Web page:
Title:
COMFORMAL COVERINGS FOR ELECTRONIC DEVICES
Kind Code:
A1


Abstract:
Stand-alone conformal coverings for electronic devices and methods of making and using such coverings.



Inventors:
Dalzell, William J. (Parrish, FL, US)
Heffner, Kenneth H. (Largo, FL, US)
Application Number:
11/678761
Publication Date:
12/06/2007
Filing Date:
02/26/2007
Assignee:
HONEYWELL INTERNATIONAL INC. (Morristown, NJ, US)
Primary Class:
Other Classes:
174/350, 257/E23.114
International Classes:
H05K9/00
View Patent Images:



Primary Examiner:
NGO, HUNG V
Attorney, Agent or Firm:
HONEYWELL INTERNATIONAL INC. (Charlotte, NC, US)
Claims:
What is claimed is:

1. A conformal radio-opaque covering for an electronic device, the covering comprising a shell having predetermined wall thickness and an inside surface that substantially corresponds with the shape of the electronic device.

2. The covering of claim 1, wherein the covering comprises a metallic material.

3. The covering of claim 1, wherein shell comprises a thickness sufficient to function as an electromagnetic radiation shield.

4. The covering of claim 1, wherein the covering has a density of about 10 grams per cubic centimeter to about 23 grams per cubic centimeter.

5. The covering of claim 1 in combination with an electronic device.

6. The combination of claim 5, wherein the electronic device comprises a medical device.

7. The combination of claim 5, wherein the covering is attached to the electronic device.

8. The combination of claim 7, wherein the covering is attached to the electronic device with an adhesive.

9. An electronic assembly comprising an electronic device and a conformal covering attached to at least a portion of the electronic device, the conformal covering comprising a shell having a shape that substantially corresponds with the shape of the electronic device wherein the covering is capable of blocking reception and emission of electromagnetic radiation from a predetermined portion of the electromagnetic spectrum.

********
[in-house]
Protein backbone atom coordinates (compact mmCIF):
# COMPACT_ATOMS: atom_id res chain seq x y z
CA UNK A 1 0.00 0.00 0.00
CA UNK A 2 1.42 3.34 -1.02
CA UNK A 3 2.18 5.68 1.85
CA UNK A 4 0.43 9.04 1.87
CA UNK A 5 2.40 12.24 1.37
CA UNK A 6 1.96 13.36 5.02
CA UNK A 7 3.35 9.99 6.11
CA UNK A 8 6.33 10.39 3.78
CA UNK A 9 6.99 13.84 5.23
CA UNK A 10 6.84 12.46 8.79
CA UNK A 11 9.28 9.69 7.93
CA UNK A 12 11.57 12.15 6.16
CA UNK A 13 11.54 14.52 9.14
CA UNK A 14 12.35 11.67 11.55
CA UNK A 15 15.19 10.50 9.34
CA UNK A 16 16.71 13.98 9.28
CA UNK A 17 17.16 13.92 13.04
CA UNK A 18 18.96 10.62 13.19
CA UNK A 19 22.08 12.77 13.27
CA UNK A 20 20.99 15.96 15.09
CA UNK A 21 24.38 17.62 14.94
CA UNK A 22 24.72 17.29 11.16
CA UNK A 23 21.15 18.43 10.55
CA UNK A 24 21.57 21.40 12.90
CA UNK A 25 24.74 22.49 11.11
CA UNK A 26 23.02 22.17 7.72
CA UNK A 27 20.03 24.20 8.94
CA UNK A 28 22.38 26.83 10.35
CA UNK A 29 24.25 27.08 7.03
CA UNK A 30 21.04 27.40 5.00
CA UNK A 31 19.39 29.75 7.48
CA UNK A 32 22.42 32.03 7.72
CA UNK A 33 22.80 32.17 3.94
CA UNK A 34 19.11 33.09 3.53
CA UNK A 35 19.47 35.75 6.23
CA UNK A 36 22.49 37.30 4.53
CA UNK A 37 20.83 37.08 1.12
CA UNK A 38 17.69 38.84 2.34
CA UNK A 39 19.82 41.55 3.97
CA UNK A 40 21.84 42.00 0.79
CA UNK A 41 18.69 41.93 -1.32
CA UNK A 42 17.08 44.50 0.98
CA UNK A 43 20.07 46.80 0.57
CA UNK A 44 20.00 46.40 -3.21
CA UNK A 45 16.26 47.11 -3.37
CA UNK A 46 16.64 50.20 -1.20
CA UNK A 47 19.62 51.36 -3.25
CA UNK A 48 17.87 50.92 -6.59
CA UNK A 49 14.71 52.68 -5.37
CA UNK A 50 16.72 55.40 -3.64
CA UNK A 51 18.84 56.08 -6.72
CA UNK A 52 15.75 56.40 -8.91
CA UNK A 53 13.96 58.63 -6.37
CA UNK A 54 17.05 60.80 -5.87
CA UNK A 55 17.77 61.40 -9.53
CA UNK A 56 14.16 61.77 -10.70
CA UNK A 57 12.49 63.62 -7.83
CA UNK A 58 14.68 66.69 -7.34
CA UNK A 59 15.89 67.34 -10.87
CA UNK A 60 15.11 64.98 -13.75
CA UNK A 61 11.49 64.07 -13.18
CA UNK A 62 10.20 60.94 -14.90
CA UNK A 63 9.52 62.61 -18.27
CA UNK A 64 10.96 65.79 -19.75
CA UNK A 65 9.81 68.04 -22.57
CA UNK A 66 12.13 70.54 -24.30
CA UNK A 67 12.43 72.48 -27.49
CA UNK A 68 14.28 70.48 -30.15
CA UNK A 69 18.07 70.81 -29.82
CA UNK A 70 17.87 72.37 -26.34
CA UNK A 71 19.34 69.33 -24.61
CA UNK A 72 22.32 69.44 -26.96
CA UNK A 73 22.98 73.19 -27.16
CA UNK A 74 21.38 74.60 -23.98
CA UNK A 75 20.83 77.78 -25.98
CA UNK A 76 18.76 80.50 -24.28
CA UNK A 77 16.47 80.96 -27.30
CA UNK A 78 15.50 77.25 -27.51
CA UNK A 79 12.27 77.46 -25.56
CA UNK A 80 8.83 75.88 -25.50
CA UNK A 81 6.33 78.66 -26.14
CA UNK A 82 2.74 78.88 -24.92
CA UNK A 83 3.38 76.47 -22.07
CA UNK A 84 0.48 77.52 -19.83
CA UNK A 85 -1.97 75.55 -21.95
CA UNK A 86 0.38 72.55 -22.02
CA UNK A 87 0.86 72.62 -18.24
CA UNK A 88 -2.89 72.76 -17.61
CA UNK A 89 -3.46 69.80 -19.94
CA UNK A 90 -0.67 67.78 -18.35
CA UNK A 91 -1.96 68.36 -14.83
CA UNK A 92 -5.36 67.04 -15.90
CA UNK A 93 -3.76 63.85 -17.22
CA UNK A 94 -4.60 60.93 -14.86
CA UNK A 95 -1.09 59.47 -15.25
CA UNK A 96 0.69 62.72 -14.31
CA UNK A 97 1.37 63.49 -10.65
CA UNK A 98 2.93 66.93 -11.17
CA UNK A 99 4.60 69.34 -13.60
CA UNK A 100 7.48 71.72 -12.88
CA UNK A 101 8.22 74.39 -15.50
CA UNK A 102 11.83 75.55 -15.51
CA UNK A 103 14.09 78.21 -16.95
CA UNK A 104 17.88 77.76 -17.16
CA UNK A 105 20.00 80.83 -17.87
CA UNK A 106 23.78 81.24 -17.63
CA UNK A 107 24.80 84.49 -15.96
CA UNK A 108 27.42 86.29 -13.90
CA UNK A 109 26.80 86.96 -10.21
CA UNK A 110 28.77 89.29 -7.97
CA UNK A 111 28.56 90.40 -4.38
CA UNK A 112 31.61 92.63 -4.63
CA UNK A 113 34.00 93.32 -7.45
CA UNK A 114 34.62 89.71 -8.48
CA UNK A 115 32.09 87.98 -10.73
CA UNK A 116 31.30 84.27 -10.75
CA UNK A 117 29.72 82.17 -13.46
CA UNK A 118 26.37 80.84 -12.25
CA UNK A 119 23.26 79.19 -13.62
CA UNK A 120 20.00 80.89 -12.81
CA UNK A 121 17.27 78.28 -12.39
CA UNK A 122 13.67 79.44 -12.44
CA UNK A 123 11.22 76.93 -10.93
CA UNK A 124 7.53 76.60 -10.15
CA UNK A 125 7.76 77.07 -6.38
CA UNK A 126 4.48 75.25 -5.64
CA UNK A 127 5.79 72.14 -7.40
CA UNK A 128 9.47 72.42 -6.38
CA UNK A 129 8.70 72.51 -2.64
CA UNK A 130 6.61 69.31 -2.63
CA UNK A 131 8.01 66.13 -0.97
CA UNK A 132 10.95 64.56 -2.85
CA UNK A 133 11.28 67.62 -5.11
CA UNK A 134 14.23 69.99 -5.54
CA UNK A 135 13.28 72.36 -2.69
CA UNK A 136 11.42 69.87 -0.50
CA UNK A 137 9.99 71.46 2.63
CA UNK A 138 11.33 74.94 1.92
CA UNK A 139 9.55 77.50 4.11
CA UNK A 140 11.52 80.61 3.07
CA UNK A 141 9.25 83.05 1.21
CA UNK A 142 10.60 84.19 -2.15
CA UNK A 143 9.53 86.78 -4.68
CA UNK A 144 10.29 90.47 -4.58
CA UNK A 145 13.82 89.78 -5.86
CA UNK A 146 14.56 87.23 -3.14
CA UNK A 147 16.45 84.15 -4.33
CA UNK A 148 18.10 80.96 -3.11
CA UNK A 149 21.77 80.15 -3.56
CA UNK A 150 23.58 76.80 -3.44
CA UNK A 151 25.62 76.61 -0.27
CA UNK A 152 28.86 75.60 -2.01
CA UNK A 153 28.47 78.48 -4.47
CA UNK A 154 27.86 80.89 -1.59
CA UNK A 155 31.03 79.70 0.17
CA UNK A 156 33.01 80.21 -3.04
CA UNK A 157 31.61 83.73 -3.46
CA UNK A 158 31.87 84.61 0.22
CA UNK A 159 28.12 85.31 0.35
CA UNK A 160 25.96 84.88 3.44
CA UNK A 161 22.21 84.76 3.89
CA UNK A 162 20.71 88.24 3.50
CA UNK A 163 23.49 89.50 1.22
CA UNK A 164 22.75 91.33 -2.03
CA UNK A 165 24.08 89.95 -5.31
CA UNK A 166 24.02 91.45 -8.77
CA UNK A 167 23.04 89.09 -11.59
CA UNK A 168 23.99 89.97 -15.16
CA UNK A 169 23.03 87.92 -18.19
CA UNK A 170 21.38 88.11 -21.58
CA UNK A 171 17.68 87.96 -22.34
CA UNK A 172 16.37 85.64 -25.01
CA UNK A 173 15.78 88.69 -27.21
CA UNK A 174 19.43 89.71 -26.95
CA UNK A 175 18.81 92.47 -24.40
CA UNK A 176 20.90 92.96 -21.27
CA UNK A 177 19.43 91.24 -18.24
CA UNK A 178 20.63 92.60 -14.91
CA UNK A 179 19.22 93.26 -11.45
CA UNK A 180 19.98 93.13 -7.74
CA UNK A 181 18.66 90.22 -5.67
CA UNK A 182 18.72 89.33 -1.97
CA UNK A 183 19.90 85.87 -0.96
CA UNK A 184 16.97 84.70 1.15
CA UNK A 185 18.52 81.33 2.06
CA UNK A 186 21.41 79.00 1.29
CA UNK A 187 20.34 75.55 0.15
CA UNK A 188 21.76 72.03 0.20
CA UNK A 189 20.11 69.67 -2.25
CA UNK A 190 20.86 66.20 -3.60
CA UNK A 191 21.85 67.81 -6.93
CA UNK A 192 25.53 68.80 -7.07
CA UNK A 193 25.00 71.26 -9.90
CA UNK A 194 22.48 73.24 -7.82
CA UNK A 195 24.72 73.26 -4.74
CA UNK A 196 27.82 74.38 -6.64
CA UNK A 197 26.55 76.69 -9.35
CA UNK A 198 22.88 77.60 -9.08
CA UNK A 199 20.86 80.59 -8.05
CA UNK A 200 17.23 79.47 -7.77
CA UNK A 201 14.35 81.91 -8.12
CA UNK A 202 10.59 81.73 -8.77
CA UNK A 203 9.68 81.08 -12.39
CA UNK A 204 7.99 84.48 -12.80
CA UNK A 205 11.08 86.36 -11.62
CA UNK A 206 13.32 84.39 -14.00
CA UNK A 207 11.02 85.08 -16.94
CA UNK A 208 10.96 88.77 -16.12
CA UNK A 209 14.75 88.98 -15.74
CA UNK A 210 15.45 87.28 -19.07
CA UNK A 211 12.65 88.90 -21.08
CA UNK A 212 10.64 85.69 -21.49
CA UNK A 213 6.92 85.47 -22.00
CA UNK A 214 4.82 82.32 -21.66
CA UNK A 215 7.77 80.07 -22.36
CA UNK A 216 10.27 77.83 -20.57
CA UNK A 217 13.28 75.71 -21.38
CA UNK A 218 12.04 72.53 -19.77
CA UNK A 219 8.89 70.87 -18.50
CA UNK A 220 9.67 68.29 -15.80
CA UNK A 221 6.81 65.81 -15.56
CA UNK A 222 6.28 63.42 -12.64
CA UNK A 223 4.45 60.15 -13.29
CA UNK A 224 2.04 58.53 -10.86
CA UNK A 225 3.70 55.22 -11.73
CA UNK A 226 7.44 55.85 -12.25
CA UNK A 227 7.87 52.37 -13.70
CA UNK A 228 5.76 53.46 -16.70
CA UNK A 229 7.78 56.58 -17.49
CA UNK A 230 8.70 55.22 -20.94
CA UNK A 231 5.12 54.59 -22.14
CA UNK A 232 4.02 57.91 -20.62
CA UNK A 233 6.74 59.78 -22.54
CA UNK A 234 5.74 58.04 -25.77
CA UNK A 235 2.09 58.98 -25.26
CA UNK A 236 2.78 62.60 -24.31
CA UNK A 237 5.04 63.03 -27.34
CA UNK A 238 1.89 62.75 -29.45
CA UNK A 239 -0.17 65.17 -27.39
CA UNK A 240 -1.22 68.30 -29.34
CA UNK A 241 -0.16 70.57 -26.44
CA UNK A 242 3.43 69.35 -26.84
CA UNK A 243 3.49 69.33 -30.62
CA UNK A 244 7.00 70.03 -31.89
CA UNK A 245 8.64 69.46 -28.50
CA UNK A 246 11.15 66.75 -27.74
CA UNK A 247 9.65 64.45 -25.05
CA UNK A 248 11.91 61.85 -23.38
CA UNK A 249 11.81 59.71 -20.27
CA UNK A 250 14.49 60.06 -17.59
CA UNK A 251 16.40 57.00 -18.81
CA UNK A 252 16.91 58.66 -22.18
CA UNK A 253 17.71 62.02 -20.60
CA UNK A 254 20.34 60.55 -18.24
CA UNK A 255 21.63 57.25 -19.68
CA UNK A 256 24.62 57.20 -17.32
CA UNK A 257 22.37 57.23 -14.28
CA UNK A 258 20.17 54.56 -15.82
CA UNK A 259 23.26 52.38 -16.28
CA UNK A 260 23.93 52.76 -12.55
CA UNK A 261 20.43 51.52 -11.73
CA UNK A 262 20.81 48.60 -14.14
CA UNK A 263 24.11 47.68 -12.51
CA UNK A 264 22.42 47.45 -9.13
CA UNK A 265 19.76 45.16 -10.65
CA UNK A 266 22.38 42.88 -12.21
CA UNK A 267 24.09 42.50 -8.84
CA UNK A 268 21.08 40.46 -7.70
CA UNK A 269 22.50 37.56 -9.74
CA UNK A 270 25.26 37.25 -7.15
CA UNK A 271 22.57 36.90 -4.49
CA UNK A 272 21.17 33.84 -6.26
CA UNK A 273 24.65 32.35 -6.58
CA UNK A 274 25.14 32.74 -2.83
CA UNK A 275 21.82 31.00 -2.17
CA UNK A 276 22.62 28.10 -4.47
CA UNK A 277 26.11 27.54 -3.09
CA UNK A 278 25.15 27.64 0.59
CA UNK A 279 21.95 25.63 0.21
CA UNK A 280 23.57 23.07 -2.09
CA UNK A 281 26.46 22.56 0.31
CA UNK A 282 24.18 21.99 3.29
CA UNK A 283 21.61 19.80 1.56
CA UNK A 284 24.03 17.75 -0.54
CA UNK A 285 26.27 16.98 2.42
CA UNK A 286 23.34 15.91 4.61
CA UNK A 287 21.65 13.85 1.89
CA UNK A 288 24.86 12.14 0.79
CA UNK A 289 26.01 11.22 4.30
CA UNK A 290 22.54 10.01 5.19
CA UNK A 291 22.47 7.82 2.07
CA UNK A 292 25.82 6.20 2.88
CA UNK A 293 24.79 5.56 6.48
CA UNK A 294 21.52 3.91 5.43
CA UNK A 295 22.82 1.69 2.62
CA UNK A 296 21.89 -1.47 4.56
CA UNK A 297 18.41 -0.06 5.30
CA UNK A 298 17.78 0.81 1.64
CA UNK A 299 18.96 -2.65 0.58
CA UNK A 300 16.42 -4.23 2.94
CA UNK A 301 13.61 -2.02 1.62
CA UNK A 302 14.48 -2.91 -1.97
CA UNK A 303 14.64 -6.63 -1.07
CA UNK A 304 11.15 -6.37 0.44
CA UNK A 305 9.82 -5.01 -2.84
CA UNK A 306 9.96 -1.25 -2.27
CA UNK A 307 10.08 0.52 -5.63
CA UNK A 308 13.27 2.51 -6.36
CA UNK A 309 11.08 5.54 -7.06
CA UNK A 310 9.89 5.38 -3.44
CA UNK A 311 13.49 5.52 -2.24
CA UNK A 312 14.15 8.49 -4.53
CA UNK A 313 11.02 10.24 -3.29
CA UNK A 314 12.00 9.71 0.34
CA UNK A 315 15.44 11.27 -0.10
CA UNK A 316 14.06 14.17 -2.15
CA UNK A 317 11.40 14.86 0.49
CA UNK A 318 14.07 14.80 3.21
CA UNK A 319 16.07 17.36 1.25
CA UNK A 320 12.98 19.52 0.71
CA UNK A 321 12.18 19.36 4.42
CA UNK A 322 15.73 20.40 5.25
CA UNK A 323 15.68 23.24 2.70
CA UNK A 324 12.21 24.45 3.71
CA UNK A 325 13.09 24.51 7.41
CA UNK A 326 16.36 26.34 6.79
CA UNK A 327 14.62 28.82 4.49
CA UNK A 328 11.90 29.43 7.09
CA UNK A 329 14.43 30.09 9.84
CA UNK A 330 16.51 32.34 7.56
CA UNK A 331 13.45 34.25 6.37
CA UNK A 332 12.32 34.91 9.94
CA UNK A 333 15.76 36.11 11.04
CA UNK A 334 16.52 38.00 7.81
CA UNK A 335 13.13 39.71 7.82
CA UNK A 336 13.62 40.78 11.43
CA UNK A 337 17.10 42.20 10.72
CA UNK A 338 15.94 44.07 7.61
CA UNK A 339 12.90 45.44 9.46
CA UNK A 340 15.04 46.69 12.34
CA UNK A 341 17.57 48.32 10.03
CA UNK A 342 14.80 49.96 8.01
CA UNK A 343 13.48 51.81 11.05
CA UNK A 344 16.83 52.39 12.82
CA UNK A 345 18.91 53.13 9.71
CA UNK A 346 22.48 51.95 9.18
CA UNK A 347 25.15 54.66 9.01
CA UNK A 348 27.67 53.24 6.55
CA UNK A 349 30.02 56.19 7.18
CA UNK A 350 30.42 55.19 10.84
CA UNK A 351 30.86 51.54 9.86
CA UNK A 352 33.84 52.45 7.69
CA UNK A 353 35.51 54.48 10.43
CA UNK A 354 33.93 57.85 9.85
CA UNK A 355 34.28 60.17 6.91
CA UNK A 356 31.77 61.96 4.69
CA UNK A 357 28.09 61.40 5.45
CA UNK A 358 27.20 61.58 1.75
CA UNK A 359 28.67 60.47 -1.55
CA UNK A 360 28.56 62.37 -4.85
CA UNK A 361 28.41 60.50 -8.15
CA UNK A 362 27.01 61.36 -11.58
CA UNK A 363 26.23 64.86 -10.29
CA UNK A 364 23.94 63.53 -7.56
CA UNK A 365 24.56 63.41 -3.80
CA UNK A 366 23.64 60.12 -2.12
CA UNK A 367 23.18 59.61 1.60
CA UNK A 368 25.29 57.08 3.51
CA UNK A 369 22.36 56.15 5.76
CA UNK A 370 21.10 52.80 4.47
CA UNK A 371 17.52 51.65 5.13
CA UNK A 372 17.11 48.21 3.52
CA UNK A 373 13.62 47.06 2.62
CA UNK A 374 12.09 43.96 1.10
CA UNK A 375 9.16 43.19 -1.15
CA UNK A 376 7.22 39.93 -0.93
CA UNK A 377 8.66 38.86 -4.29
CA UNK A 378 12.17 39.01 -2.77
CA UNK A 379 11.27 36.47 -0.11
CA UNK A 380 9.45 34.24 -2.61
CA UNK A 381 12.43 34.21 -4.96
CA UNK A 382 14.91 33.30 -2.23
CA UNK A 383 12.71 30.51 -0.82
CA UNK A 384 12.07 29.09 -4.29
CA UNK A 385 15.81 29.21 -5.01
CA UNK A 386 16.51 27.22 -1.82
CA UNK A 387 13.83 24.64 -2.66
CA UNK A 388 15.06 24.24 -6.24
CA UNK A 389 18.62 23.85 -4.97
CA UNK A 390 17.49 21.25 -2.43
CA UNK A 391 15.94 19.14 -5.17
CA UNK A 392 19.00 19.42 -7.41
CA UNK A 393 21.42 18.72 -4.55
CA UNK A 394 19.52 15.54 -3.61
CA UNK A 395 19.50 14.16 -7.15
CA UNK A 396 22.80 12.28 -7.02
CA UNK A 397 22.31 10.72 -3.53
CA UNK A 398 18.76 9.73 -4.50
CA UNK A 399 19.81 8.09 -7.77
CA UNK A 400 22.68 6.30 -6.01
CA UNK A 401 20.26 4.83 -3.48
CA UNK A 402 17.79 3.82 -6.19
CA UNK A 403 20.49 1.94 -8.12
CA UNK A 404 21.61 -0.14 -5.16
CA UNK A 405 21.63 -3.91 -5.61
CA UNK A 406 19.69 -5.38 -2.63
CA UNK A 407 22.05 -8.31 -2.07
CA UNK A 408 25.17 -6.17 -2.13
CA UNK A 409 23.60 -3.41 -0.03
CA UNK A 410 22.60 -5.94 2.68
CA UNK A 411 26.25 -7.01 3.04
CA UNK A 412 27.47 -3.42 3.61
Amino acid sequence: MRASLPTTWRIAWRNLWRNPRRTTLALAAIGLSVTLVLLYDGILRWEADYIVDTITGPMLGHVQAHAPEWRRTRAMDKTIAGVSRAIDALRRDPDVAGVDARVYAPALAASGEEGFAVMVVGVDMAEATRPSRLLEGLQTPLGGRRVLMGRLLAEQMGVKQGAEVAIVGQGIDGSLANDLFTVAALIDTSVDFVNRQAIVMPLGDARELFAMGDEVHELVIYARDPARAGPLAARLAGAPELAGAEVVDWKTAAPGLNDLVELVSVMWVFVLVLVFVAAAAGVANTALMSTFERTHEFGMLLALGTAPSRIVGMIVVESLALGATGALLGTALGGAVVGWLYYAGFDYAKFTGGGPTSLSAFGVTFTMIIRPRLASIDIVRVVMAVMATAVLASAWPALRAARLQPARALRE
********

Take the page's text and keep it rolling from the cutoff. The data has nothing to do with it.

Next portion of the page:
10. The electronic assembly of claim 9, wherein the near net shape conformal covering comprises at least one of tungsten, molybdenum, tantalum, and niobium.

11. The electronic assembly of claim 9, wherein the covering has a density of about 10 grams per cubic centimeter to about 23 grams per cubic centimeter.

Description:

CROSS-REFERENCE TO RELATED APPLICATIONS

This application is a divisional of U.S. Ser. No. 11/280,033, filed on Nov. 16, 2005 (pending), entitled “Conformal Covering for Electronic Devices,” which, in turn, claims the benefit of U.S. Provisional Patent Application having Ser. No. 60/712,768, filed on Aug. 31, 2005, entitled “Conformal Coverings for Electronic Devices.” Both of the entire disclosures of which are incorporated herein by reference for all purposes.

TECHNICAL FIELD

The present invention relates to conformal coverings for use with electronic devices. Such coverings can be used, for example, to protect electronic devices from the environment, block or help shield energy or radiation emitted from or received by electronic devices, and to help protect electronic devices from security breaches such as tampering and reverse engineering.

BACKGROUND

Specialized coatings are often used with electronic devices, especially microelectronic devices. Such coatings are used to provide shielding or blocking functions with respect to potentially harmful energy or electromagnetic radiation, for example. Such shielding can be used to protect a device from external energy sources and/or help contain energy emitted by an internal source. Thus, these coatings are often referred to as radio-opaque. Coatings can also be used to protect against tampering or reverse engineering. In this regard, these coatings are usually designed to cover all or some portion of an electronic device. Moreover, these coatings are usually designed to conform to weight and size restrictions and to minimize the number and complexity of steps to form the coating.